In this video, learn about some important software design patterns.
- 0:00 – Intro
- 2:14 – Singleton Pattern
- 3:51 – Facade Pattern
- 5:48 – Bridge/Adapter Pattern
- 8:02 – Strategy Pattern
- 9:48 – Observer Pattern
In this video, learn about some important software design patterns.
In this DNA factory, organism engineers are using robots and automation to build completely new forms of life.
Seeker explores this brave new frontier of science.
GraphQL is a query language that is rapidly gaining wide adoption across the community.
It combines type validation with a query and filtering syntax that makes it easy to get up-and-running with a powerful web API in almost no time.
Features like running parallel queries or update-all become much easier because they are first-class citizens of GraphQL. Add to that a vibrant community that keeps creating excellent tooling and documentation, it’s clear why GraphQL has become so popular with developers
Every abstraction has a cost, and GraphQL is no exception. The added complexity and a new schema format to parse and execute mean new performance bottlenecks. In addition to performance issues, the wrong use of GraphQL can lead to architectural bottlenecks.
Instead of viewing this as a problem, NearForm took this as a challenge.
More details: https://community.nearform.com/wfh-conf
Wall Street Journal explores how the U.S. government is using app-generated marketing data based on the movements of millions of cellphones around the country for some forms of law enforcement.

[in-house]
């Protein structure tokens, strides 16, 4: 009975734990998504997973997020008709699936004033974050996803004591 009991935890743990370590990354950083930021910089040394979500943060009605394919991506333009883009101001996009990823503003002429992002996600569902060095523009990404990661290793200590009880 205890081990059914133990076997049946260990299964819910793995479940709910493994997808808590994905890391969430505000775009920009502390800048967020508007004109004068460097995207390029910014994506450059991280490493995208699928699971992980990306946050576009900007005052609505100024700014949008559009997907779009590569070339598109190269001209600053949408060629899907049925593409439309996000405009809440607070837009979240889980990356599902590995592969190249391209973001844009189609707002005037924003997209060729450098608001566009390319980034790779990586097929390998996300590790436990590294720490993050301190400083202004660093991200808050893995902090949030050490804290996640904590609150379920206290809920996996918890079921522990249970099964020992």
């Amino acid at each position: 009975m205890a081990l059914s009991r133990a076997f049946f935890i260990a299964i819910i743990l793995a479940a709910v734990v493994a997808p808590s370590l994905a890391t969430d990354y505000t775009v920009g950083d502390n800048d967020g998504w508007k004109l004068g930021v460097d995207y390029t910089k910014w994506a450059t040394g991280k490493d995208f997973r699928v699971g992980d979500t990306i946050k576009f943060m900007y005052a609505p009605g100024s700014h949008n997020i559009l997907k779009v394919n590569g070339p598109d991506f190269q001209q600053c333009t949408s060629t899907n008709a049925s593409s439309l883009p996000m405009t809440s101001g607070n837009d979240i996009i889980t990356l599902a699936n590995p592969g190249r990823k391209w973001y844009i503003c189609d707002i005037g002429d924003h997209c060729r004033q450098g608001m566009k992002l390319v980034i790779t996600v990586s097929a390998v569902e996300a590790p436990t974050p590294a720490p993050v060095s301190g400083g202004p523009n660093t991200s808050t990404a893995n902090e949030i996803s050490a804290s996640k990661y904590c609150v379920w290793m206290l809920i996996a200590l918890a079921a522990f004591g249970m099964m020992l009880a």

Caleb Curry has everything you need to know to get started as a C++ Programming Software developer / Software engineer — starting off with the super basics and then to intermediate topics.
Time indexes are below the video so you can jump to the section you want.
1:09 – Intro
9:31 – Installing g++
15:37 – C++ Concepts
22:31 – More C++ Concepts
30:48 – Using Directive and Declaration
37:33 – Variable Declaration and Initialization
40:40 – Using Variables with cout
44:46 – User Input with cin
47:57 – Conventions and Style Guides
56:23 – Intro to Functions
1:01:28 – Intro to Creating Custom Functions
1:09:05 – Pow Function
1:13:13 – Creating Custom Functions
1:22:20 – Creating Void Functions
1:29:11 – Intro to C++ Data Types
1:37:17 – Integral Data Types and Signed vs Unsigned
1:44:38 – Integral Data Types, sizeof, limit
1:49:35 – char Data Type
2:02:21 – bool Data Type
2:06:54 – Floating Point Numbers
2:15:00 – Constant const, macro, and enum
2:21:00 – Numeric Functions
2:28:37 – String Class and C Strings
2:37:47 – get line for Strings
2:40:52 – String Modifier Methods
2:47:56 – String Operation Methods
2:54:36 – Literals
2:59:42 – Hex and Octal
3:04:06 – Operator Precedence and Associativity
3:11:53 – Reviewing Key Concepts
3:17:54 – Control Flow
3:27:32 – If Statement Practice
3:32:33 – Logical and Comparison Operators
3:42:27 – Switch Statement and Enum
3:51:00 – Intro to Loops
3:58:01 – For Loops (How to Calculate Factorial)
4:05:06 – While Loop and Factorial Calculator
4:12:29 – Do While Loop
4:20:04 – Break and Continue
4:25:14 – Conditional Operator
4:29:04 – Intro to Our App
4:33:00 – Creating a Menu
4:38:11 – Creating a Guessing Game